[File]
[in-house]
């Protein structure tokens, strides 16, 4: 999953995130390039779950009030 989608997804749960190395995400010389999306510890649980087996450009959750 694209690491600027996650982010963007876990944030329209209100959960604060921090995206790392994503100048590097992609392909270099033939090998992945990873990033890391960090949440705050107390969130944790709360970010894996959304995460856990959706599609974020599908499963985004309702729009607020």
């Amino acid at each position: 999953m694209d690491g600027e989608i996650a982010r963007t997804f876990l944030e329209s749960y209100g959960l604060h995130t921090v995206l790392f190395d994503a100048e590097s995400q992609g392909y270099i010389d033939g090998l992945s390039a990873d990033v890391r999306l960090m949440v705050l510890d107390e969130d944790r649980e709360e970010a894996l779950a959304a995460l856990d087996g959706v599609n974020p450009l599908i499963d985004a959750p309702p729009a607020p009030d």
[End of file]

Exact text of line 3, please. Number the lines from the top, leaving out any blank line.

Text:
């Amino acid at each position: 999953m694209d690491g600027e989608i996650a982010r963007t997804f876990l944030e329209s749960y209100g959960l604060h995130t921090v995206l790392f190395d994503a100048e590097s995400q992609g392909y270099i010389d033939g090998l992945s390039a990873d990033v890391r999306l960090m949440v705050l510890d107390e969130d944790r649980e709360e970010a894996l779950a959304a995460l856990d087996g959706v599609n974020p450009l599908i499963d985004a959750p309702p729009a607020p009030d």